ASEAN must not succumb to wave of anti-globalisation, protectionism: PM Lee

ASEAN must not succumb to wave of anti-globalisation, protectionism: PM Lee

03:31
Calling ASEAN a “bright spot in the global economy”, Prime Minister Lee Hsien Loong on Saturday (Apr 29) said the group must not succumb to the wave of anti-globalisation and protectionism. 

MANILA: Calling ASEAN a “bright spot in the global economy”, Prime Minister Lee Hsien Loong on Saturday (Apr 29) said the group must not succumb to the wave of anti-globalisation and protectionism.

Mr Lee, speaking at the 30th ASEAN Summit Plenary, also urged member nations to safeguard ideals of unity and centrality, saying a united ASEAN gives it a place on the international stage. 

Mr Lee noted that ASEAN grew twice as fast as the global average in 2016, and the region is enjoying demographic dividends of a young population and a growing middle class.

Against a backdrop of protectionist sentiments and inward-looking policies, the Prime Minister said ASEAN must instead build on its growth. One way it can do this, he said, is by deepening its economic integration, through supporting efforts for a “credible and high quality” Regional Comprehensive Economic Partnership Agreement (RCEP).

The RCEP will provide for a free trade agreement (FTA) between ASEAN nations and its existing partners - China, South Korea, Japan, Australia, New Zealand and India. It has gone through 17 rounds of negotiations, with the next round to be held in Hanoi in May. At the ASEAN Summit in Laos last year, Mr Lee noted negotiations were not progressing as quickly as hoped.

“Rather than set a low bar, (we) should push hard to conclude the RCEP speedily with the participating countries to maximise benefits for our businesses and people,” he said on Saturday.

"This will be an important signal to demonstrate that the region remains economically vibrant, is open for business and is confident about our economic trajectory," he said. 

ASEAN’S VALUE PROPOSITION MUST NOT BE TAKEN FOR GRANTED

The regional bloc celebrates its 50th anniversary this year; it was established with the signing of the ASEAN Declaration in Thailand in 1967. The association started off with five members, including Singapore and Indonesia. It now has 10 member nations.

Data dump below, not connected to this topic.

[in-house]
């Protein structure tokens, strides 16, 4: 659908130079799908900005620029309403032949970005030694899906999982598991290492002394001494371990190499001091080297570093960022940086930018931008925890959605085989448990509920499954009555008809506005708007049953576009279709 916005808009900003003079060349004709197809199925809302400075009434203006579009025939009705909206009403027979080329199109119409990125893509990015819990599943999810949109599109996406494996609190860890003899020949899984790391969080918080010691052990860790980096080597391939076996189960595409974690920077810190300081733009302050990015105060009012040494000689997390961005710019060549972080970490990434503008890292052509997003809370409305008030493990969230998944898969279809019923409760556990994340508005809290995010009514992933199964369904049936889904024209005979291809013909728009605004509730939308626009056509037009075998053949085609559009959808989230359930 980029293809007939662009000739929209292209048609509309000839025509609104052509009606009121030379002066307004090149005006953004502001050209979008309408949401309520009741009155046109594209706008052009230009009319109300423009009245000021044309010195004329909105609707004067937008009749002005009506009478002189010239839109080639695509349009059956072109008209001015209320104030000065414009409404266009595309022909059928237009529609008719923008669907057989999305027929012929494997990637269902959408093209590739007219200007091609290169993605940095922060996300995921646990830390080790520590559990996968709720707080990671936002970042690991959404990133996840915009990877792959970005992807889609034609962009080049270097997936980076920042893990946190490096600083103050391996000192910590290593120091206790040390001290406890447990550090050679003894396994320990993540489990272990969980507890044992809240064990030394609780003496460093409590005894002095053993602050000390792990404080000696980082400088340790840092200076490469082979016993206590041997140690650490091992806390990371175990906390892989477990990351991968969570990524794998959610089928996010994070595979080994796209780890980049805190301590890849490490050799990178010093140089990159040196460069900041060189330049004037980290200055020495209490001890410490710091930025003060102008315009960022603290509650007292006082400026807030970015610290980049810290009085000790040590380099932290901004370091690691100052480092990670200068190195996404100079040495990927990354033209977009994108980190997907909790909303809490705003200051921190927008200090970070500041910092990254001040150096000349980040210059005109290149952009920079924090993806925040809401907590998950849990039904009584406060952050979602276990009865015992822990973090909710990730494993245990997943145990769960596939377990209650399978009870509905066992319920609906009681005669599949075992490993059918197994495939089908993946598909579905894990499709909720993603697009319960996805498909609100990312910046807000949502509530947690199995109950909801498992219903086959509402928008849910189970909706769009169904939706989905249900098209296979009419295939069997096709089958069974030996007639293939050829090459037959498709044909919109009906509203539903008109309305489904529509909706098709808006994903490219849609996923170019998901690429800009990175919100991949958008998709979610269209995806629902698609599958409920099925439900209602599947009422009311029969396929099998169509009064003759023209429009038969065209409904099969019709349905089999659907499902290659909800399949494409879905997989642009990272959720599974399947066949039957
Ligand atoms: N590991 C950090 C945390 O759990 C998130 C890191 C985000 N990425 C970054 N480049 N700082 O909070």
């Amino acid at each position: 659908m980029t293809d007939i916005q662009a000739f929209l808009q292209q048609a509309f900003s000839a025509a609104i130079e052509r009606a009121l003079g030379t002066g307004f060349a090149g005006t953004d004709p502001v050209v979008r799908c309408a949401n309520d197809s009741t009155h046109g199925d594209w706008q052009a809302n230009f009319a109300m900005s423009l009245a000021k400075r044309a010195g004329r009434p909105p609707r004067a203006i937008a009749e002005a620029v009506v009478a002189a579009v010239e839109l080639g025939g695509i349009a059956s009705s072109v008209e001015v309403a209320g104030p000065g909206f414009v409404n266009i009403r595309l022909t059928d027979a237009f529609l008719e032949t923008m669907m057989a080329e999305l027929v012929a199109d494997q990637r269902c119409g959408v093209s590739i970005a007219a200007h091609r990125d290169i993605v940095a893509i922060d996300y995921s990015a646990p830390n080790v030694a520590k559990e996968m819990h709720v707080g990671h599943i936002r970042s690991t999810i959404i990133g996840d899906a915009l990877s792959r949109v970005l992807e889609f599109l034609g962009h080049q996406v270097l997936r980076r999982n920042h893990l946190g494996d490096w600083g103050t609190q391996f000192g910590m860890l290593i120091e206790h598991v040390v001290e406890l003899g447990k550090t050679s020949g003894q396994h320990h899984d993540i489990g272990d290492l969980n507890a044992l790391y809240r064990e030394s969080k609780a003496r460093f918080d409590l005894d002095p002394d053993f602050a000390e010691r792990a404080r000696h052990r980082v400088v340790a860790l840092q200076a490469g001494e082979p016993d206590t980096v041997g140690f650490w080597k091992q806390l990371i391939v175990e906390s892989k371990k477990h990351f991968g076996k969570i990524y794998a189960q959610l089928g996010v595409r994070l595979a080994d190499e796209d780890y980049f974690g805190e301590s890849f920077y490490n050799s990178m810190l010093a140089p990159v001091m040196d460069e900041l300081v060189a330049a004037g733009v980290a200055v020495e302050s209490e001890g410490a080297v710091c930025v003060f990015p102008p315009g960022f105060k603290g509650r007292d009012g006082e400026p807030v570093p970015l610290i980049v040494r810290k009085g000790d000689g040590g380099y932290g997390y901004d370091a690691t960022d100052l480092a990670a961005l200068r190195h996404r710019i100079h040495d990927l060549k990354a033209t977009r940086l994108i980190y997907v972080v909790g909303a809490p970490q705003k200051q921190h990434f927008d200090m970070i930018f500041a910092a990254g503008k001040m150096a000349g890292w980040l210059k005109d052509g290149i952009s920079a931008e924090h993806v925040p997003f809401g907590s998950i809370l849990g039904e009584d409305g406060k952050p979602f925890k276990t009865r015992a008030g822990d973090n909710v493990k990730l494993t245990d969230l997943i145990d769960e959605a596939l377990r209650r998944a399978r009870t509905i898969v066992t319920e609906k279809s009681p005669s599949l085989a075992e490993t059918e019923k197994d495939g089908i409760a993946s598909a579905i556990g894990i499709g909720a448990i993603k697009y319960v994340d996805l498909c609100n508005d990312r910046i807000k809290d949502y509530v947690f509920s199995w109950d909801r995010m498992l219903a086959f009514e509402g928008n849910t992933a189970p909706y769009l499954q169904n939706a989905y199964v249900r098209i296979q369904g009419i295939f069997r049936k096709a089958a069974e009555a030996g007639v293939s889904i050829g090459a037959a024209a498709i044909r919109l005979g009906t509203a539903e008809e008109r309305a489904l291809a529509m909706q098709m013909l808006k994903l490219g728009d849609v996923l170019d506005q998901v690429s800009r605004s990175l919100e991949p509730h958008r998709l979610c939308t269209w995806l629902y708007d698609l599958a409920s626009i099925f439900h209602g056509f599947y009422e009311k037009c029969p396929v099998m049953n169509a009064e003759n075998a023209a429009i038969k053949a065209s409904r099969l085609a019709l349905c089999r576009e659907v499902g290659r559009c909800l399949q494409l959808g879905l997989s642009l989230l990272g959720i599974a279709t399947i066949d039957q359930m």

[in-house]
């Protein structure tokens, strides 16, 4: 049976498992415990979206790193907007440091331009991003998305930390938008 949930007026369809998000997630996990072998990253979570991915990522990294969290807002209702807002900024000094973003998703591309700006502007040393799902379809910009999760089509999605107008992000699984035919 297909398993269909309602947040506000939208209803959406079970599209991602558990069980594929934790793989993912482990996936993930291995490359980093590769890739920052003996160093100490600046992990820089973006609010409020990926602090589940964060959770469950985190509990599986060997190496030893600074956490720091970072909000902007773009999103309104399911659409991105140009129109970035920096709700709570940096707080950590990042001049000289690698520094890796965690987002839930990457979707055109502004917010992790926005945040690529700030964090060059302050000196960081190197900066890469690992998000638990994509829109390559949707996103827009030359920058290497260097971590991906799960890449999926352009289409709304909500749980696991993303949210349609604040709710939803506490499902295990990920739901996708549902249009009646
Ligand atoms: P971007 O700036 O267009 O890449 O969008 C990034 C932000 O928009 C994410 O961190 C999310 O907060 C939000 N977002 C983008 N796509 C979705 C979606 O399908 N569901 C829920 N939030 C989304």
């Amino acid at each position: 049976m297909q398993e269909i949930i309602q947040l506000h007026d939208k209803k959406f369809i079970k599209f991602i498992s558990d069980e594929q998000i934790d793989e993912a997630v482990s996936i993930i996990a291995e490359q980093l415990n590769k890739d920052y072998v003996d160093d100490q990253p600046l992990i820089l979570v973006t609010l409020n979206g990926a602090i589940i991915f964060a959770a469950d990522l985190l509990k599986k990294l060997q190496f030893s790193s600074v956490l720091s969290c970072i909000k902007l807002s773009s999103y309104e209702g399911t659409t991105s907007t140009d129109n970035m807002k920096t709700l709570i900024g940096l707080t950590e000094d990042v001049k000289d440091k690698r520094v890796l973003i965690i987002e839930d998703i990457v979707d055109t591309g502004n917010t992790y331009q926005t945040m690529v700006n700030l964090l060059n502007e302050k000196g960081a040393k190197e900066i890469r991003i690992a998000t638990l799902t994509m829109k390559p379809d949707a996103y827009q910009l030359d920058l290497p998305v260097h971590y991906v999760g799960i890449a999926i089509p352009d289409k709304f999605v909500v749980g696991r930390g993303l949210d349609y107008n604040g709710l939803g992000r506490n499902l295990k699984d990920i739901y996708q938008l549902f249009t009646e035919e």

Mr Lee said even as member nations celebrate achievements, they have to keep ASEAN strong and relevant for the next 50 years. He said there is a reason why major powers engage the grouping, and participate in ASEAN-led processes such as the East Asia Summit.

"It is because a united ASEAN gives us a place on the international stage. Individually, our influence is limited but together, ASEAN has amplified our collective voice in the world," he said.  

“We cannot take for granted that ASEAN’s value proposition will last indefinitely, especially in today’s uncertain regional and international strategic climate."

Mr Lee said there is a growing divergence in opinion on socioeconomic and political issues, both within and between countries. By safeguarding ideals such as unity, ASEAN can build its resilience and maintain its relevance and value to its people as well as its external partners.

Mr Lee also paid tribute to the civil service, calling it “the backbone” of good governance in the region.

Later on Saturday, leaders are expected to sign a document - the ASEAN Declaration on the role of the Civil Service as a catalyst for achieving the ASEAN Community Vision 2025 - that aims to strengthen the role and enhance closer cooperation among the region's civil service sectors. 

Mr Lee called it heartening that ASEAN civil services are closely cooperating to develop critical capabilities and share best practices. 

Source: CNA/mo